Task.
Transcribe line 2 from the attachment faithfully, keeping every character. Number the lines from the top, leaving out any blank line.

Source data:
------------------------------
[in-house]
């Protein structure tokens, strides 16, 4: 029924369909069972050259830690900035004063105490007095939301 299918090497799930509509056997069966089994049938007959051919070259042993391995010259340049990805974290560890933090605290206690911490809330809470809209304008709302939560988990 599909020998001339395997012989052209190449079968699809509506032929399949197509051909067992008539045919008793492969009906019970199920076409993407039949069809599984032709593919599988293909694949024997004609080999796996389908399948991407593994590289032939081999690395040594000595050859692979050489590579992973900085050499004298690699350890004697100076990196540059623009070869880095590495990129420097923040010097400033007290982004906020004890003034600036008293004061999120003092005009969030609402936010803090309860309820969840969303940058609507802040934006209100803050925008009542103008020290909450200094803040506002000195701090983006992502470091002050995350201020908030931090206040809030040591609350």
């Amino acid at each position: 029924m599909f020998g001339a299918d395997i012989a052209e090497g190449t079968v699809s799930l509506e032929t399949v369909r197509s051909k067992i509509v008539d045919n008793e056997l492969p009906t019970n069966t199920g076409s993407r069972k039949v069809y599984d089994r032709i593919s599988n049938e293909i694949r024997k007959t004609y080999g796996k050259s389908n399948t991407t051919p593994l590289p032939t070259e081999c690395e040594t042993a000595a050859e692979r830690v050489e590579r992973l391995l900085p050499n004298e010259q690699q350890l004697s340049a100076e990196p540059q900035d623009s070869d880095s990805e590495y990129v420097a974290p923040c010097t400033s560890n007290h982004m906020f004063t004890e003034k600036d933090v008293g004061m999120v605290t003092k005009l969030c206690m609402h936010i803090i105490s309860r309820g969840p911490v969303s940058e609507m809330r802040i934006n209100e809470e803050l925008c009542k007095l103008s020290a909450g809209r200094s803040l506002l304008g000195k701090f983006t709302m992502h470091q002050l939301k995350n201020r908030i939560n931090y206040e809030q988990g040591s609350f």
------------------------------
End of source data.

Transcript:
């Protein structure tokens, strides 16, 4: 029924369909069972050259830690900035004063105490007095939301 299918090497799930509509056997069966089994049938007959051919070259042993391995010259340049990805974290560890933090605290206690911490809330809470809209304008709302939560988990 599909020998001339395997012989052209190449079968699809509506032929399949197509051909067992008539045919008793492969009906019970199920076409993407039949069809599984032709593919599988293909694949024997004609080999796996389908399948991407593994590289032939081999690395040594000595050859692979050489590579992973900085050499004298690699350890004697100076990196540059623009070869880095590495990129420097923040010097400033007290982004906020004890003034600036008293004061999120003092005009969030609402936010803090309860309820969840969303940058609507802040934006209100803050925008009542103008020290909450200094803040506002000195701090983006992502470091002050995350201020908030931090206040809030040591609350």